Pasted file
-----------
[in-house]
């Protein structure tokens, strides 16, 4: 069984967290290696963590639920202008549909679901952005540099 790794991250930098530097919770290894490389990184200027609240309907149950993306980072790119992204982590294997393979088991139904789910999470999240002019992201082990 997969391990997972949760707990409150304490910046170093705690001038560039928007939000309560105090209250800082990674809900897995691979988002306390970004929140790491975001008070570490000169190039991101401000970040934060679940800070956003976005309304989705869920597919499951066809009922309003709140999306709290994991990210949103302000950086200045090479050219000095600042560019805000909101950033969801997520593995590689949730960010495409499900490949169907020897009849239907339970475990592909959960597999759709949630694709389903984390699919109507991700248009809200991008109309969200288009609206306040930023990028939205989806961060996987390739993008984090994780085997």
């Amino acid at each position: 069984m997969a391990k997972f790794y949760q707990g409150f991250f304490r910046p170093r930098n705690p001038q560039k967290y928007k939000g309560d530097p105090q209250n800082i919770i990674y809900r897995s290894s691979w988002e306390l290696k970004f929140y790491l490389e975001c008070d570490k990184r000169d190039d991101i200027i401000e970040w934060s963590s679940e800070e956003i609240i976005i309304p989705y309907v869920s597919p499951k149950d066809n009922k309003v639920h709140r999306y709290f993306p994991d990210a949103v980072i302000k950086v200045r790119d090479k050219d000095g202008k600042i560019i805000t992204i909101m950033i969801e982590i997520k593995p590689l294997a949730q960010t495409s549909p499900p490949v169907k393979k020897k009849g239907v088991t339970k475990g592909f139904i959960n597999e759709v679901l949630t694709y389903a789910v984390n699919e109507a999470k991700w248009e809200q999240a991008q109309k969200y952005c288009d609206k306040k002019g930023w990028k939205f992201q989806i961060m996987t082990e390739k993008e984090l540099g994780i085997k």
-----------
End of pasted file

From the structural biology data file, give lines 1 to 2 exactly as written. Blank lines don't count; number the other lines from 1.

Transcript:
[in-house]
């Protein structure tokens, strides 16, 4: 069984967290290696963590639920202008549909679901952005540099 790794991250930098530097919770290894490389990184200027609240309907149950993306980072790119992204982590294997393979088991139904789910999470999240002019992201082990 997969391990997972949760707990409150304490910046170093705690001038560039928007939000309560105090209250800082990674809900897995691979988002306390970004929140790491975001008070570490000169190039991101401000970040934060679940800070956003976005309304989705869920597919499951066809009922309003709140999306709290994991990210949103302000950086200045090479050219000095600042560019805000909101950033969801997520593995590689949730960010495409499900490949169907020897009849239907339970475990592909959960597999759709949630694709389903984390699919109507991700248009809200991008109309969200288009609206306040930023990028939205989806961060996987390739993008984090994780085997």